SK: A nuclear armed Iran poses a significant threat not only to Israel but to the entire Middle East, Europe and the United States. I hope and pray that the sanctions that have been recently enacted have an impact but certainly no option should be off the table. Preventing the world's most dangerous regime from acquiring the world's most dangerous weapons should be out top priority. I think it was naive and dangerous to think that Iran’s nefarious objectives were going to be thwarted diplomatically and to let the clock tick while pursuing that strategy. Iran is the most prominent and dangerous exporter of terrorism throughout the globe -- and one of the most flagrant abusers of the human rights of its people.
The current fundamentalist regime denies its citizens freedom of speech, press and assembly. It engages in tortures, sexual abuses and executes its political opposition including children; stones and denigrates women and persecutes gays and other minorities. It is a regime that is inciting the insurgency in Iraq, supporting the Taliban in Afghanistan and promoting the terrorist groups Hamas and Hezbollah. It is closely aligning itself with Venezuela’s Hugo Chavez near our southern border and is effectively expanding its influence throughout the globe. The symbolic head - President Mahmoud Ahmadinejad— the Hitler wanabee of the 21st century is a Holocaust denier who boasts of his desire to annihilate both the State of Israel and the United States.
FS: As you know, many Jews are concerned with the rampant rise in global anti-Semitism and the fact that the demonization of Israel has become legitimized in the academic, political and religious arena. Do you think the Republication party is addressing these issues strongly enough and what would you do within your own party to give visibility to these issues?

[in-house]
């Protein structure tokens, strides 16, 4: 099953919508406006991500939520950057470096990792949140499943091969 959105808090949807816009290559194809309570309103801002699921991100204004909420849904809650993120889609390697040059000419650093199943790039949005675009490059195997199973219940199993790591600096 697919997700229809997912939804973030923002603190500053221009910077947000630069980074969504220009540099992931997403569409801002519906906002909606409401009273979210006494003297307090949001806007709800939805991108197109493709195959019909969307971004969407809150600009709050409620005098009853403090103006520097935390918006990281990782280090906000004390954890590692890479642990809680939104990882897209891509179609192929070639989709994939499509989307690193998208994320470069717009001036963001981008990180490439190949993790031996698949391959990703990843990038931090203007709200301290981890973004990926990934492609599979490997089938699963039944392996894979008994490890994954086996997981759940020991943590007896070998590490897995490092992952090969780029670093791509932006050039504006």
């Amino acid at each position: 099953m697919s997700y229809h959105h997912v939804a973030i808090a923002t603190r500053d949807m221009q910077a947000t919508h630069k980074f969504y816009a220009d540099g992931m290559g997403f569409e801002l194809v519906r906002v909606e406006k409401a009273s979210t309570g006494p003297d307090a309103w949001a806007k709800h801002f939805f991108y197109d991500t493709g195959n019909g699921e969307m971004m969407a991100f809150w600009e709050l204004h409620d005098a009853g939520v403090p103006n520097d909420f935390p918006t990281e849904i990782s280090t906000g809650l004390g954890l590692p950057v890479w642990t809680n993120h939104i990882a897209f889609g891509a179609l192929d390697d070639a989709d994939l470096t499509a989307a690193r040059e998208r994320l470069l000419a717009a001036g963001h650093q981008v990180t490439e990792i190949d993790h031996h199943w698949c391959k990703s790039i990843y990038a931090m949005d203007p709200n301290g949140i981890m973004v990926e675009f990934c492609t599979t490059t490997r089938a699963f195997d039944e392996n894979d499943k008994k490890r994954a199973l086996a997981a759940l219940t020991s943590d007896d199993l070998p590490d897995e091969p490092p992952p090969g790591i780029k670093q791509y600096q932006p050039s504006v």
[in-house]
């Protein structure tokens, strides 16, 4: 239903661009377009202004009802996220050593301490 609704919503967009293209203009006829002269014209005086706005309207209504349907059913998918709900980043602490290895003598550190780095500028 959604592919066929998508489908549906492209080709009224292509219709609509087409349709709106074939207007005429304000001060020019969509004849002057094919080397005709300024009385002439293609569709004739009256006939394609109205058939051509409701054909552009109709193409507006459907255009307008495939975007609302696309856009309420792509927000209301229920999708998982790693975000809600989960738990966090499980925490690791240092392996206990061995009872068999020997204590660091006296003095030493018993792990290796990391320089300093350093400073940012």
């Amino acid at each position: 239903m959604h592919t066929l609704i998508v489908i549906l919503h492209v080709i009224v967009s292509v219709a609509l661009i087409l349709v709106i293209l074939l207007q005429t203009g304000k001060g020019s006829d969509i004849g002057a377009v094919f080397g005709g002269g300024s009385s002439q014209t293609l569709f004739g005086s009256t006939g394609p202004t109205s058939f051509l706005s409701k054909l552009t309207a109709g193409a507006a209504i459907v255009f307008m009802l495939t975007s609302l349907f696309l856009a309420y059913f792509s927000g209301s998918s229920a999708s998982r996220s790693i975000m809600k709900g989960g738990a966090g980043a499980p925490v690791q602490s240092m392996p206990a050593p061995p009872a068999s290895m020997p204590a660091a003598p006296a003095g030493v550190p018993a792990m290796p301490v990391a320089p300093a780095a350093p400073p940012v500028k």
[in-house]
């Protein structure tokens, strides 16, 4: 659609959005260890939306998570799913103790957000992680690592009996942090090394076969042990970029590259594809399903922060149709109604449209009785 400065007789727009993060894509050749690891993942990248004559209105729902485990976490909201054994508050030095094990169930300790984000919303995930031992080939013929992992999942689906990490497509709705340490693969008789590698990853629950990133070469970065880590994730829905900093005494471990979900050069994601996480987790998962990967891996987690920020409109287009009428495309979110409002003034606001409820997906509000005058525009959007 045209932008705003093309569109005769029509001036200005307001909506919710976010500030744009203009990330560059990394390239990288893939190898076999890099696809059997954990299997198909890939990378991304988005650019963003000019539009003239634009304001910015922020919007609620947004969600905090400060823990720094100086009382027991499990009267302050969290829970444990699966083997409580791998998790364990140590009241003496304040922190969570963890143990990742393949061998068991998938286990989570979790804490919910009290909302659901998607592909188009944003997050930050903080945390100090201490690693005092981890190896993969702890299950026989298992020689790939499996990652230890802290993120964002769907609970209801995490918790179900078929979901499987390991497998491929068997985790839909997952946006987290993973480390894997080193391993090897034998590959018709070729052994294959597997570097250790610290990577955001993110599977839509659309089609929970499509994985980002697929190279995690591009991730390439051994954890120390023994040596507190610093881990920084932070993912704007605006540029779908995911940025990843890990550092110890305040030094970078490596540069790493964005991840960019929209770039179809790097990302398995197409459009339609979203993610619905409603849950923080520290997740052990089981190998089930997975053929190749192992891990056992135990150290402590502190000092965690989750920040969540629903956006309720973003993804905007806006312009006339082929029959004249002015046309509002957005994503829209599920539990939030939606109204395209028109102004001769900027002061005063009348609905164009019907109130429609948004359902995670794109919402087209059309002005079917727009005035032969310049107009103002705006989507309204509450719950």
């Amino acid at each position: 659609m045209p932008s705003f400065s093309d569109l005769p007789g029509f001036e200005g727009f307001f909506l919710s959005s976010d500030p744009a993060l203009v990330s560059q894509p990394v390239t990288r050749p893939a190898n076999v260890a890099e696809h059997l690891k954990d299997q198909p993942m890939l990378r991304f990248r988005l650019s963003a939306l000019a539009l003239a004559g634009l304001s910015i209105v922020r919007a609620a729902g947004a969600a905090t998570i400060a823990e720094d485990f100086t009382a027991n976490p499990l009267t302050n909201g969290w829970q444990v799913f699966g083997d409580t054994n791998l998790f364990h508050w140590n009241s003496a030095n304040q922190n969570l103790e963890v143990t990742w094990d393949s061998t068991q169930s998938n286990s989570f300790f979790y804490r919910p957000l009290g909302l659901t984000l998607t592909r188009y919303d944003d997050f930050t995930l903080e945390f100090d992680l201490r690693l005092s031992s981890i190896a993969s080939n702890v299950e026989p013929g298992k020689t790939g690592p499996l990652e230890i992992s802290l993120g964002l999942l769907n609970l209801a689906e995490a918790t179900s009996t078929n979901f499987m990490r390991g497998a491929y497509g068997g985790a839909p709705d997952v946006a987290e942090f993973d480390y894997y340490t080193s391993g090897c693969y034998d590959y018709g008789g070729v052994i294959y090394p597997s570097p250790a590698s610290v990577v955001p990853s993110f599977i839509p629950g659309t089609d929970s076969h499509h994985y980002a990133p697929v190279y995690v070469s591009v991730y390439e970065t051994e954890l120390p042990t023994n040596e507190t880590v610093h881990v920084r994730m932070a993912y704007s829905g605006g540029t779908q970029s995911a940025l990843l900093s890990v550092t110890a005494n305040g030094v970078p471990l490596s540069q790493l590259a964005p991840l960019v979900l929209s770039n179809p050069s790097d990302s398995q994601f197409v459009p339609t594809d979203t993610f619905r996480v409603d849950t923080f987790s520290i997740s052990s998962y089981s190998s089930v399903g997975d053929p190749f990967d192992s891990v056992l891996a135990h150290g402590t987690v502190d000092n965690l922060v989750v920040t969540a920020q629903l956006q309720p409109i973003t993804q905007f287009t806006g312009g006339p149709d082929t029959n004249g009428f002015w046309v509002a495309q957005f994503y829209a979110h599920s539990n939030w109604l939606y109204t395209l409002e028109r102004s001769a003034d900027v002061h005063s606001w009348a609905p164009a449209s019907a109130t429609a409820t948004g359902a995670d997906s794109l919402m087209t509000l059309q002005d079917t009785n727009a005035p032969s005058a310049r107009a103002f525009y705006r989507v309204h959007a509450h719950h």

SK: I am extremely concerned with the rampant rise in global anti-Semitism and this would be a primary focus of my tenure as congresswoman. In its current form, anti-Semitism is most often cloaked as anti-Zionism and manifested in the demonization of Israel. It is critical that we learn from the very difficult lessons of our past. There are profoundly disturbing parallels between the 1930s and today. The challenge we face is even greater given both a greater capacity for the proliferation of misinformation and a greater capacity for mass destruction. It is important that we all stand committed to never let evil wreak havoc and destruction again.
I recently visited Sderot and saw firsthand the shells of the rockets that had been deliberately launched on Israel’s civilian population incessantly for months. The Goldstone Report unfairly chastised Israel for exercising her legitimate right of self-defense in their attempts to disarm those firing the rockets while, at the same time, exercising the utmost caution to avoid civilian casualties. While most Republicans supported a resolution which strongly condemned this report, I was particularly disturbed by the alarmingly high number of Democrats who either voted against the resolution, or voted present or just not voting at all.